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The University of Southampton

34-year research project to unlock new insights into asthma and allergies

Published: 12 April 2024
Woman blowing into testing machine

A 34-year follow-up of one of the oldest and most comprehensively studied birth cohorts is underway on the Isle of Wight to reveal new insights into allergies and asthma.

Researchers from the University of Southampton have been following up on the health of over a thousand people on the Isle of Wight from when they were born. They’ve been studying the prevalence, natural history, environmental risk factors and genetic susceptibility of allergies and asthma.

The Isle of Wight Birth Cohort has provided valuable data since it was established in 1989. It’s informed over 100 research publications, helping us to better understand asthma, rhinitis, eczema and food allergies - especially how these conditions might change over someone’s lifetime.

The project is led by Professor Hasan Arshad from the University of Southampton and NIHR Southampton Biomedical Research Centre (BRC). He said: “The stable population on the Isle of Wight makes it an ideal place to study long term diseases. A huge amount of knowledge has been contributed by this study and its participants. We now know that asthma and allergies have been increasing and know more about why some people develop these conditions, while others don’t.”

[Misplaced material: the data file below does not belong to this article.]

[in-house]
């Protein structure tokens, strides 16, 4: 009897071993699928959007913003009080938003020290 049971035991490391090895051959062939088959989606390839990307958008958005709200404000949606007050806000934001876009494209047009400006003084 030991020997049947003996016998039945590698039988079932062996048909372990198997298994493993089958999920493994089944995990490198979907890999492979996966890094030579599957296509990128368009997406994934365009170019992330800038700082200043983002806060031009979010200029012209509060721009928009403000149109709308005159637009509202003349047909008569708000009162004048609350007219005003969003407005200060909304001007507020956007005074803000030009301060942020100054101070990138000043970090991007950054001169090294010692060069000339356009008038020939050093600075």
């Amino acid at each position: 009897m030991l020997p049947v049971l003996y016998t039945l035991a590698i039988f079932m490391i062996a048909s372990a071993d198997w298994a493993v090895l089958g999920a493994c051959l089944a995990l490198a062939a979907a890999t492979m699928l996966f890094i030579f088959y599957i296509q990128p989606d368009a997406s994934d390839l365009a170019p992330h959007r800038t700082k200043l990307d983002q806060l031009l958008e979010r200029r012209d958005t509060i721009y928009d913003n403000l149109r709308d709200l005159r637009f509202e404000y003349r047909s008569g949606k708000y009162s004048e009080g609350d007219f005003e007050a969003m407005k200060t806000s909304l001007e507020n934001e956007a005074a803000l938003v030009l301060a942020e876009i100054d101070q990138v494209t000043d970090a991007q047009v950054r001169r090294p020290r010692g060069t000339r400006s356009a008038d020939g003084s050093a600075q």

Members of the cohort, who have taken part in seven studies to date (at ages one, two, four, 10, 18 and 26 years), answer a comprehensive questionnaire before attending a health check at David Hide Asthma and Allergy Research Centre, St Mary’s Hospital on the Isle of Wight. There they will have tests to check their lung function, allergic sensitivity and nitric oxide levels, which reflect inflammation of the airways.

For the first time, participants will also be provided with monitors to track levels of indoor air pollution over two weeks and relate this to lung function and asthma. There are also plans to use cutting-edge AI breath analysis and molecular phenotyping to develop new ways of diagnosing and treating asthma.

Many members of the cohort are now parents themselves and have put their own children forward to be included in the Birth Cohort.

This means that three generations of the same families – parents of the birth cohort, their children and their grandchildren, have provided valuable data for scientific research.

There are now over 600 children in this ‘third-generation’ group, who are being assessed at six years of age as part of an ongoing project running alongside the 34-year follow-up

Professor Arshad, who is also an honorary consultant with Isle of Wight NHS Trust, said: “In many ways, the Isle of Wight birth cohort provides a unique wealth of information. Being able to study asthma and allergic diseases across three generations helps us to understand how genetics and environmental exposures influence health across generations.

“I would like to thank the families that have been so committed to this research over many years. Your contributions will help families for many generations to come.”

The 34-year follow-up will last between 18 months and 2 years. It is being funded by the David Hide Asthma and Allergy Charitable Trust, sponsored by the Isle of Wight NHS Trust, and supported by the NIHR Southampton Biomedical Research Centre.

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